I am relieved to announce that I do still have a job. It was all a little touch and go in the last few weeks, because the other receptionist who works afternoons wasn't sure which afternoons she could work, and my hours aren't as flexible as they used to be now that all 2 of my lectures are in the afternoon. It's all been sorted out though, and I'm breathing a sigh of relief!

Finally, my research is coming along slowly - better slowly than not at all, I suppose. I'm look at the neuropsychological aspects of superstitions, which should be really interesting, given the diversity of cultures in South Africa. Before I can go any further with it though, I need to read 6 chapters for a meeting tomorrow, where I'm getting the 50 second year psychology essays that I have to mark! The topic is related to gender, and I have a sneaky suspicion that I'm going to be marking at least 45 essays on Caster Semenya...

Saturday, February 20, 2010

Valentine's Day

****WARNING: This post may induce nausea. But you probably want to read it anyway. C'mon - you know that you do! Just don't say that I didn't warn you!****

I know that it's a week after Valentine's Day, but I thought that I'd write this post anyway, for 2 main reasons: a) I was too busy during the week and b) He of Many Sports Injuries is away for the weekend on a work-meeting-thing near the Kruger National Park. I'm coping pretty well with him being away - I've been insanely productive, which has been awesome! And my airtime isn't taking too much of a knock either, because there only seems to be 1 tree which he can stand under and get cellphone signal, so contact has been somewhat limited.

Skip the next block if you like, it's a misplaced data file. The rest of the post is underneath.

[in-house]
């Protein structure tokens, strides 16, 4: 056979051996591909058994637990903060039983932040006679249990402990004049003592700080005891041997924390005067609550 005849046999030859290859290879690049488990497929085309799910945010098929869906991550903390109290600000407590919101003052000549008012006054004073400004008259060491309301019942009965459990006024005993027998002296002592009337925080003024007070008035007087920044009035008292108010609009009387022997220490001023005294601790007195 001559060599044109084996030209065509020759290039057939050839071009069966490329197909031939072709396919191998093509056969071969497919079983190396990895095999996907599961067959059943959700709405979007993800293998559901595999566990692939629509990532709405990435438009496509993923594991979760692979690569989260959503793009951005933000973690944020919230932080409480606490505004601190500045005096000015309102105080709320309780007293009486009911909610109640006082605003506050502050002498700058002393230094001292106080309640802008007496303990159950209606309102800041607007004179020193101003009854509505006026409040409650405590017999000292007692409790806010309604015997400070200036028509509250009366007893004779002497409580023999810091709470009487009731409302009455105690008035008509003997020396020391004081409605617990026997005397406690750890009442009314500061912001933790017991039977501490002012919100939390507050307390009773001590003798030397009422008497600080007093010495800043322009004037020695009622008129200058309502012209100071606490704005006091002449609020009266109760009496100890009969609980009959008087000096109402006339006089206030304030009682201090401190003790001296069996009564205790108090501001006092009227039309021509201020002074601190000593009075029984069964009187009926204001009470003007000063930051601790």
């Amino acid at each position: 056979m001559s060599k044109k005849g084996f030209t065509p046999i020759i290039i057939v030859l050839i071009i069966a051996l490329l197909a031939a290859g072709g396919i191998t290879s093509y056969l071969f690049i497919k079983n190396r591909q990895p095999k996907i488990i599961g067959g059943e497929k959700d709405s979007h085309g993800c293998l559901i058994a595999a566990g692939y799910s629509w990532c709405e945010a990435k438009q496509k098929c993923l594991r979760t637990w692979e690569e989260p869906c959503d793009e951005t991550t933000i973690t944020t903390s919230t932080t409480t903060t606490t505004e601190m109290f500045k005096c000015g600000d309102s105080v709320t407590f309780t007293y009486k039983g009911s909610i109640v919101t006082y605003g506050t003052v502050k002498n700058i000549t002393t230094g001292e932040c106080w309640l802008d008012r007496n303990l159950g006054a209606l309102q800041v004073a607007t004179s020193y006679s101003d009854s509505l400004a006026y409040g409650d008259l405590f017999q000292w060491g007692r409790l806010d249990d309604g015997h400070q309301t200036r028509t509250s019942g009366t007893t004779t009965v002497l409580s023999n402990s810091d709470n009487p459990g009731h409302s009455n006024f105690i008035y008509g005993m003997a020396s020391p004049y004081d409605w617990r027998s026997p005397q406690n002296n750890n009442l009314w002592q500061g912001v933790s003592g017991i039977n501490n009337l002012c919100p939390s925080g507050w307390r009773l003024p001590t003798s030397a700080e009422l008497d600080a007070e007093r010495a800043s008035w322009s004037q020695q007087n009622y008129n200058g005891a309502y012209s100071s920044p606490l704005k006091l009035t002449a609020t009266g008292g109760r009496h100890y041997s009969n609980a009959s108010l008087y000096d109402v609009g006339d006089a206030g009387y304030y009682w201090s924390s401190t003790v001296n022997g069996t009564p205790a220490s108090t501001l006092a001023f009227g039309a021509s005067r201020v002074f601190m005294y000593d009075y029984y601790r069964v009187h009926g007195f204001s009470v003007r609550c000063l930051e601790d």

I've never had a boyfriend on Valentine's Day. I met Justin on Valentine's Day and ended up dating him a couple of months later, but I've somehow never had a boyfriend when the 14th of February rolls around. I don't really mind. In fact, this year I was planning on having a dinner party with all my single friends to celebrate our "singletude". With He of Many Sports Injuries being in the picture though, the idea was obviously put on hold. Oddly enough, He of Many Sports Injuries has never had a girlfriend on Valentine's Day and that seems to be the reason why we both went a **little** over the top last weekend. In our defence, it was also a mini-celebration of him coming home from hospital and getting the all-clear from his neurologist after the strokes.

We started talking about what we wanted to do about 2 weeks before, and were both amused (and surprised) that we had had EXACTLY the same idea - i.e. romantic candle-lit dinner on He of Many Sports Injuries' patio. We thus opted to divide the labour - I would make dinner, and he would make dessert and set the table. I really got the easy part - I made a salad and an alfredo pasta dish which I know he loves. He, however, decided to be creative with the dessert and wanted to make creme caramel - a dish which is pretty advanced, by most baking standards! He did 4 practice runs - and ended up with exploded creme caramel all over his oven at one point. We eventually ended up at Pick 'n Pay on Valentine's Day, buying fruit salad and custard, just to avoid any more baking disasters.

Despite the dessert failure, he really did a good job with the table (he even bought candles!) and managed to keep the frogs and mosquitoes at bay (the frogs were cute though!). And he definitely out-did himself of the giftage front. ****WARNING: extreme nausea may follow!!!**** I got 40 red roses and 2 necklaces (because he couldn't choose between them. I love having an indecisive boyfriend!). And I got him... Wait for it... Bath towels. In my defence, he is a bachelor who owns nothing but towels with "Energade" written on them, and the new ones match his bath mats.